The Military Radio Station Is Too Political? What About the Army Itself

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The shadow of an Israeli soldier wearing a face mask to help protect against the coronavirus, is cast onto the side of a vehicle, Jan. 21, 2021.
The shadow of an Israeli soldier wearing a face mask to help protect against the coronavirus, is cast onto the side of a vehicle, Jan. 21, 2021.
Gideon Levy
Gideon Levy

It was my home, for four years: The shabby building on Yehuda Hayamit Street in Jaffa. IDF Radio, all the time; my finest years, my sweet memories, between the omelette at Davidovich’s and the legendary sergeant major Badosa. Even back then they were threatening to close the station, which had just then started broadcasting 24 hours a day.

It is doubtful whether they will ever do it. But the threat this is time is especially hypocritical and self-righteous. This is how Defense Minister Benny Gantz, who says he wants to take the station out of the IDF’s hands, at the request of Israel Defense Forces Chief of Staff Aviv Kochavi, phrased it:

“Soldiers in uniform will not be involved in politics in any position, it is completely unacceptable, it violates the values of the IDF.” Once again the “IDF’s values.”

Israeli conscripts walk into the IDF radio station building in Jaffa, June 21, 2011.

It is true there are not many armies in the world that are as political as the IDF, and there are not a lot of soldiers in uniform whose duties are mostly to carry out political objectives. An occupying army is a political army by definition, none are more political.

An army whose soldiers conduct political arrests every night is a political army. An army whose soldiers defend thugs and land thieves, and abuse innocent residents just because of their nationality, is the mother of all political armies.

An army whose prosecutors and judges are enlisted in the effort to carry out dark political goals, is a political army. And now the defense minister and chief of staff are worried that soldiers in uniform should not be involved in politics. What a joke.

This is once again the well-known Israeli syndrome of dealing with the marginal in order to distract attention from the main issue.

Gantz and Kochavi are shocked that the military radio station has become political. Its purity of arms has been polluted. A station that was in essence the mothers’ voice, a school for the establishment, where the resemblance between it and real journalism was like that between the IDF Orchestra and music, or between the military prosecution and justice.

A station that represented so well the frightening pull to the right in Israeli society, and caused it, too, to a great extent; where the political debate is always between the moderate right and the extreme right, has suddenly become too political for Gantz and Kochavi.

Radio commentator Yaakov Bardugo desecrated its purity, as well as the purity of the soldiers in uniform. It is fine when soldiers shoot demonstrators and defend criminals, and that’s not political. Only Bardugo is political. What hypocrisy.

Israeli conscripts at work in the studios of the IDF radio station, Jaffa, November 2, 2015.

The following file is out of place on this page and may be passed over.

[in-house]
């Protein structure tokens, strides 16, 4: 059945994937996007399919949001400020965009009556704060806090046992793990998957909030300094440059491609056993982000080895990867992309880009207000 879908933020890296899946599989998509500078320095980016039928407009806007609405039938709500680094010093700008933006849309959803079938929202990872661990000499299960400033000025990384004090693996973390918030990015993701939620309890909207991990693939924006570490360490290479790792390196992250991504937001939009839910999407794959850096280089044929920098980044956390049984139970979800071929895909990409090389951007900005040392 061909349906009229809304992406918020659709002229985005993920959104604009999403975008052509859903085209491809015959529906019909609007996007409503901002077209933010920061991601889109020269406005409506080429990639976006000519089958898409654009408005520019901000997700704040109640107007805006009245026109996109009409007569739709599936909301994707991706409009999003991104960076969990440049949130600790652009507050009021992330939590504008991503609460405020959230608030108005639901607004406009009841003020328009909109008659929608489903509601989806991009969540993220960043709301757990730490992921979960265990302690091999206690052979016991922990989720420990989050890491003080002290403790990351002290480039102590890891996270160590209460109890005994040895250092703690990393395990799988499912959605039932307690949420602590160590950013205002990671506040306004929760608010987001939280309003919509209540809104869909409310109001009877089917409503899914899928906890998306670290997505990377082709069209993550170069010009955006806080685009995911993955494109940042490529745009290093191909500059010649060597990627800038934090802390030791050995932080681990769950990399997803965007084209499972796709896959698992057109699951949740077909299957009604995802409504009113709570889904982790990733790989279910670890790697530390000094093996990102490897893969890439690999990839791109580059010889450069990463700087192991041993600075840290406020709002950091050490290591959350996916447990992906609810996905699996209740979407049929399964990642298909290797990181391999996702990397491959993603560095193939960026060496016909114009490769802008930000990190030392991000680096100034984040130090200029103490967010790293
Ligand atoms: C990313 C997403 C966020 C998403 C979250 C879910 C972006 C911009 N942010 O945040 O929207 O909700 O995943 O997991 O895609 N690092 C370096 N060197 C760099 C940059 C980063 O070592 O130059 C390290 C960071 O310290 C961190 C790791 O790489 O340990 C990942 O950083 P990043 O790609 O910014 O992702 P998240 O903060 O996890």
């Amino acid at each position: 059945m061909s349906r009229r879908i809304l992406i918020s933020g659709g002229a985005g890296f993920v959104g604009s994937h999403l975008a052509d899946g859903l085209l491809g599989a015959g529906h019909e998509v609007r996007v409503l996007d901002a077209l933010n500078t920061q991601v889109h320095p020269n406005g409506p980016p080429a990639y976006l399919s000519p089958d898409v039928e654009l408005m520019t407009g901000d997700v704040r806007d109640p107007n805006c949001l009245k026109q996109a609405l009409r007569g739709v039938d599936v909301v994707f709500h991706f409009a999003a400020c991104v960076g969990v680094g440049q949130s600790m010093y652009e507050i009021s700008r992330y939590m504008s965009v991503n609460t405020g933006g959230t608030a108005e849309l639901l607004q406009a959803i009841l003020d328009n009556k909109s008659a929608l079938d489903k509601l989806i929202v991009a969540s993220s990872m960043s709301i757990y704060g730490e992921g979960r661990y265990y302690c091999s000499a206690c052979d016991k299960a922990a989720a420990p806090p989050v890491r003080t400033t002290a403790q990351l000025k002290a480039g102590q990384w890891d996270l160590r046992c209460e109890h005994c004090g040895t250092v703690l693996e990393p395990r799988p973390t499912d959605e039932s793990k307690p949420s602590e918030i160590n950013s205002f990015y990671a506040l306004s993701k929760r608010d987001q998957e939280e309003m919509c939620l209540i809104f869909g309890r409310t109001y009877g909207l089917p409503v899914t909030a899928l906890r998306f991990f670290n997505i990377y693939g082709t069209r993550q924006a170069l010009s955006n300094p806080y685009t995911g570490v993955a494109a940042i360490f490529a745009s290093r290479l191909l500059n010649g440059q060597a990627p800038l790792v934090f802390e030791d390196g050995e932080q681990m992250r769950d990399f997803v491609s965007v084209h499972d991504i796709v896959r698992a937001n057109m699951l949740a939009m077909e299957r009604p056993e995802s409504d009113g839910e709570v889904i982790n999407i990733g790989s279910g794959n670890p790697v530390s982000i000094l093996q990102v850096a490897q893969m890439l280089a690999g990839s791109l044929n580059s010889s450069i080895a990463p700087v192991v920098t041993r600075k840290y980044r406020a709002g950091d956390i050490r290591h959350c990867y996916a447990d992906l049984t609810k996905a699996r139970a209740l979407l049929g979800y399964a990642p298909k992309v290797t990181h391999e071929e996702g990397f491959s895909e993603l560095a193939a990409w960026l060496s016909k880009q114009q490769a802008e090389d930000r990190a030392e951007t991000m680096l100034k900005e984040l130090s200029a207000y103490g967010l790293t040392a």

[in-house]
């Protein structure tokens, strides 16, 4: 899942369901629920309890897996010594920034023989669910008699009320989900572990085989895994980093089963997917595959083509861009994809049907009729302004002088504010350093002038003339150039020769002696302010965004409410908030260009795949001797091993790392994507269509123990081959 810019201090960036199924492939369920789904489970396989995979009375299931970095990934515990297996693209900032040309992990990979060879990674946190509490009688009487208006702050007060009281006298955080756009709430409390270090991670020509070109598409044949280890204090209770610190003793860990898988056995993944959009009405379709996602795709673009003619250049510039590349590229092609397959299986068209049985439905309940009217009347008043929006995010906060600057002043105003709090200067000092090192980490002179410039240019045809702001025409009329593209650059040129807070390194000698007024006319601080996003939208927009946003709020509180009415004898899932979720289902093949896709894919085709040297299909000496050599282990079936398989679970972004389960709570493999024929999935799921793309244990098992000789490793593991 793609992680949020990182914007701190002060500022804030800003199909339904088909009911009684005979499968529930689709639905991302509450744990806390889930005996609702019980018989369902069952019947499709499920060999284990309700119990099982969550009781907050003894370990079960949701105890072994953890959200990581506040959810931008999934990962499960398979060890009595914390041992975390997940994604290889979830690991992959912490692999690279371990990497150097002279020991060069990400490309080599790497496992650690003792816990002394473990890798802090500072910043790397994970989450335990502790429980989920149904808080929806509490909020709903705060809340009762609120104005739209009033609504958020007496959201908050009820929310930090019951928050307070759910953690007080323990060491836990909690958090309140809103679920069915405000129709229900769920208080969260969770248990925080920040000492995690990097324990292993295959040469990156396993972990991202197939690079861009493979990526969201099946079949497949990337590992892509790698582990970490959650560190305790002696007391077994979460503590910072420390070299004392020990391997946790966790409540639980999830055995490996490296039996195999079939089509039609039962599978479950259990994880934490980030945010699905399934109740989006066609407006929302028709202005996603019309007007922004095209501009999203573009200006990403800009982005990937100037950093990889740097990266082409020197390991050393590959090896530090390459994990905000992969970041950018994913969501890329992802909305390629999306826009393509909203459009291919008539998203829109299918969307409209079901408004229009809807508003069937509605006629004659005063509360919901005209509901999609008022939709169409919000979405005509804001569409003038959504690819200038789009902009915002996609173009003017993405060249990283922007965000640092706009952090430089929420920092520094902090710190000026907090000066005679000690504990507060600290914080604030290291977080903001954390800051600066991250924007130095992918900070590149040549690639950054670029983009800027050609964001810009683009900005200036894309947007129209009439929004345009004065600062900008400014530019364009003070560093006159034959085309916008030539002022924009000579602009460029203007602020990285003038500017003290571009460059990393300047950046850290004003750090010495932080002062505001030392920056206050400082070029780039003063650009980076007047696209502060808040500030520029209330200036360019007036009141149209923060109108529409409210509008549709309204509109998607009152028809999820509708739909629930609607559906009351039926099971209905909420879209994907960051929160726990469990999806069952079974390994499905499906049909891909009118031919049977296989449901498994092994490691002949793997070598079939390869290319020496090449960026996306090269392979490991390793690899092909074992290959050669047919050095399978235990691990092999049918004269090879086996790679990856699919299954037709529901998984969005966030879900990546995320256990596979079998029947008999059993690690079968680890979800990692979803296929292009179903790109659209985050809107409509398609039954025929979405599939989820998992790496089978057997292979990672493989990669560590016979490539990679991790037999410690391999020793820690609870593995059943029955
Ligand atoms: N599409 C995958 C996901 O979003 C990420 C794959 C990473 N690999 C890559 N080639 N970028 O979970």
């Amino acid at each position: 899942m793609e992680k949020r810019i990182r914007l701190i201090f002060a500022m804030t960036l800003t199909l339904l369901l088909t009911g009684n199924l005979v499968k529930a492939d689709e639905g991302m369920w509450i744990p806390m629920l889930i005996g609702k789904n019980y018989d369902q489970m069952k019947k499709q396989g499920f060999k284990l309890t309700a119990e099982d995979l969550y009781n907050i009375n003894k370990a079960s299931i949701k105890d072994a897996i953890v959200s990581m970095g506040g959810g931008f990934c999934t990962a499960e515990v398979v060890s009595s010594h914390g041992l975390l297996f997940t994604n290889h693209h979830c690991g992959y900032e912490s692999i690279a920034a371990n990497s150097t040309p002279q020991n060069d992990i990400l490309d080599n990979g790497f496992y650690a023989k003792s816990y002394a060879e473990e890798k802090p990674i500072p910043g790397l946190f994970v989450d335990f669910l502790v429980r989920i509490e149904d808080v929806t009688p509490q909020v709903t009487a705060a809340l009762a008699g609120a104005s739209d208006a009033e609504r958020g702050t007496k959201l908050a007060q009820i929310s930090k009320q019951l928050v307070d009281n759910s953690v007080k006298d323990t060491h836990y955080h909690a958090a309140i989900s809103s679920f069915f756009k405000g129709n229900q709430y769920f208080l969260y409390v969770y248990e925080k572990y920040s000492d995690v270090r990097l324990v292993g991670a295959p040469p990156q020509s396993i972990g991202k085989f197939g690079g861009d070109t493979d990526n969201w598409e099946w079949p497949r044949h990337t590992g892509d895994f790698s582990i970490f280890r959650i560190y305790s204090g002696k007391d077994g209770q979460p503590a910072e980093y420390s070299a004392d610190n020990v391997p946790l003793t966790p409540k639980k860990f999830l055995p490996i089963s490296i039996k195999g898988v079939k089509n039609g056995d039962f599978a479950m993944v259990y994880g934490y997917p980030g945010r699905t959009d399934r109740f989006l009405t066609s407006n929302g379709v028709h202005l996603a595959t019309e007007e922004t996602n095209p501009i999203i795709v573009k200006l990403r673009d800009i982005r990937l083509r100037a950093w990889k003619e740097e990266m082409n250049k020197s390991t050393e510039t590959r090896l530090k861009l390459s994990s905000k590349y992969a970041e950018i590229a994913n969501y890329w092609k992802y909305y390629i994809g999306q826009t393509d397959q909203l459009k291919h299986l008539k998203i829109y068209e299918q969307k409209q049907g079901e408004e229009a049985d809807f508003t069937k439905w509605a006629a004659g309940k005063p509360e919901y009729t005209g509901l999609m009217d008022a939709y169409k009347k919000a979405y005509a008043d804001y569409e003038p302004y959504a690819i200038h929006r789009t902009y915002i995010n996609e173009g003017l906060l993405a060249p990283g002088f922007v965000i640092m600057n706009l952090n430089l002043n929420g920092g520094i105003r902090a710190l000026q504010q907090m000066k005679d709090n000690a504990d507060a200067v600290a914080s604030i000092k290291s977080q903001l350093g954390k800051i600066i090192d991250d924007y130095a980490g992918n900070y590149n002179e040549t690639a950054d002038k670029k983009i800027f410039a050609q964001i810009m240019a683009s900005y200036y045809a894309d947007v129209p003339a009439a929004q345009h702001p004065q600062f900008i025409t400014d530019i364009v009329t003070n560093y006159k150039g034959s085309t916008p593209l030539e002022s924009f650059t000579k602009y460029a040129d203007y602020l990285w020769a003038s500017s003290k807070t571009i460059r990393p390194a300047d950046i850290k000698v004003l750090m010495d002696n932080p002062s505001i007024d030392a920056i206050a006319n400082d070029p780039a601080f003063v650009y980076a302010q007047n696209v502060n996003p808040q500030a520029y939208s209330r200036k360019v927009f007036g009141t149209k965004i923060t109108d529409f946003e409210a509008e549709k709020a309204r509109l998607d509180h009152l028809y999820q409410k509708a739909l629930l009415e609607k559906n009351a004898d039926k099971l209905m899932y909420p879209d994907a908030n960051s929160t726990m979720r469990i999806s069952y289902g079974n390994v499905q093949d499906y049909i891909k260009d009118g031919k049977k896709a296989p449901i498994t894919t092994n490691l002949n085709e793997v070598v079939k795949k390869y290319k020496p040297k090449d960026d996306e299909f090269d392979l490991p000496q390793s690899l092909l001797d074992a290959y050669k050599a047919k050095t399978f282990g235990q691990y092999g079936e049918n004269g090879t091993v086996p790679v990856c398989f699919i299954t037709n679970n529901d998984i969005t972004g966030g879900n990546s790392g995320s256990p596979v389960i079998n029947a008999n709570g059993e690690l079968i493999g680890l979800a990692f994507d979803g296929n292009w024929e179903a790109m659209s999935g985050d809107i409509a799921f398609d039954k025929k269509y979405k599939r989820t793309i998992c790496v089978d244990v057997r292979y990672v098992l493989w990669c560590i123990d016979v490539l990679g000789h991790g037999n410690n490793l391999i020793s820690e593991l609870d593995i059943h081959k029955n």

IDF Radio has corrupted the media for years. Before the universities had media departments – political science was a discipline and journalism was not – and before colleges existed, the schools were IDF Radio and magazine Haolam Hazeh. The latter was the good one.

IDF Radio introduced the deceptive value of the holy balance in discourse, and educated generations of journalism cadets that it was okay that the IDF Spokesperson’s Unit, a propaganda organization, approves every report on the IDF before it can be broadcast.

Even when we wanted to interview a Knesset member, we were required to get approval in advance from the IDF spokesperson. There were names, primarily from the radical left, who we were forbidden to interview. What was more serious was that we thought that was fine. Silence is journalism.

Israeli conscripts at work in the studios of the IDF radio station, Jaffa, November 2, 2015.

IDF Radio was also a school for wittiness, another evil that turned into the main point. Generations of respected journalists came off of this production line, with the added embellishment of the end of youth. IDF Radio was the 8200 unit of today, the elite unit for conformists. Most of its graduates were the middle of the middle of enlisted Israeli journalism.

Bardugo is of course an inarticulate commentator of political messages. Listening to him reminds one of listening to the Voice of Thunder from Cairo. A cult.

I like to listen to him, like a cult. His place is not in a military radio station, just like the place of all the rest of them is not on a military radio station. In fact, there really is no such thing as a military station. And it cannot be allowed to exist, either.

The pretense that the Israeli military should be involved in education, culture, journalism and lately even health should have disappeared from the face of the earth a long time ago. The army is here to be an army. Israel needs to overcome its pretensions and lies. Should IDF Radio be shut down? Yes, why not, but the IDF has a number of much more urgent and important missions – such as becoming a nonpolitical army.

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